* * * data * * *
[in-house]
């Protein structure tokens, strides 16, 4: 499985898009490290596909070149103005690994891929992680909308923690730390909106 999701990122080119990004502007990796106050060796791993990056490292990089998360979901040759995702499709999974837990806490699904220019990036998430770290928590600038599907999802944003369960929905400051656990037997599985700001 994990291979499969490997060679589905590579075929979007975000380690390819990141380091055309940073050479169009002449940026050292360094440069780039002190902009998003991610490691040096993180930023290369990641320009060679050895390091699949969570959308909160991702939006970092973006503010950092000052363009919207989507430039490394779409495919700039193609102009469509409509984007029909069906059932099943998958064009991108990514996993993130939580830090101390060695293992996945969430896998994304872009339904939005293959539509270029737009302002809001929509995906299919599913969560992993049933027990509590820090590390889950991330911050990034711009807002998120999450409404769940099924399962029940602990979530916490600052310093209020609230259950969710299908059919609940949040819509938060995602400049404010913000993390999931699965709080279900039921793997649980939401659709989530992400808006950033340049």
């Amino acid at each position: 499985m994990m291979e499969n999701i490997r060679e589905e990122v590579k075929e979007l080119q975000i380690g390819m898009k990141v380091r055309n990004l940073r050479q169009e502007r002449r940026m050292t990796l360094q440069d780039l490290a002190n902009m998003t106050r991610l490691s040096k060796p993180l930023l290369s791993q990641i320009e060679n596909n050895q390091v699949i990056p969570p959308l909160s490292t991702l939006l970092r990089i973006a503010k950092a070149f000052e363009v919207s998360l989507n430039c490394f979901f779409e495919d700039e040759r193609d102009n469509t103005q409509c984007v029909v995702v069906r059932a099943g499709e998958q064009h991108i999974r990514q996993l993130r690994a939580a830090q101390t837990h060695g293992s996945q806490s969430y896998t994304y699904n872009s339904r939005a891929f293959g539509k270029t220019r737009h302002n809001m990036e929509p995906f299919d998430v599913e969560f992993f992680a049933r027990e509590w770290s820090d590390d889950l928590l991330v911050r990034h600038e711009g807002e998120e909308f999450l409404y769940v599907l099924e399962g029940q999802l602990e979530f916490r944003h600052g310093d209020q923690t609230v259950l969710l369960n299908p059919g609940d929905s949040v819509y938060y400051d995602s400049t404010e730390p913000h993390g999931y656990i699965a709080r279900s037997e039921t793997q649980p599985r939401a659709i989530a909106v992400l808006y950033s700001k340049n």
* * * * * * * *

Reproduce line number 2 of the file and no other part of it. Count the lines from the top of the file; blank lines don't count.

């Protein structure tokens, strides 16, 4: 499985898009490290596909070149103005690994891929992680909308923690730390909106 999701990122080119990004502007990796106050060796791993990056490292990089998360979901040759995702499709999974837990806490699904220019990036998430770290928590600038599907999802944003369960929905400051656990037997599985700001 994990291979499969490997060679589905590579075929979007975000380690390819990141380091055309940073050479169009002449940026050292360094440069780039002190902009998003991610490691040096993180930023290369990641320009060679050895390091699949969570959308909160991702939006970092973006503010950092000052363009919207989507430039490394779409495919700039193609102009469509409509984007029909069906059932099943998958064009991108990514996993993130939580830090101390060695293992996945969430896998994304872009339904939005293959539509270029737009302002809001929509995906299919599913969560992993049933027990509590820090590390889950991330911050990034711009807002998120999450409404769940099924399962029940602990979530916490600052310093209020609230259950969710299908059919609940949040819509938060995602400049404010913000993390999931699965709080279900039921793997649980939401659709989530992400808006950033340049």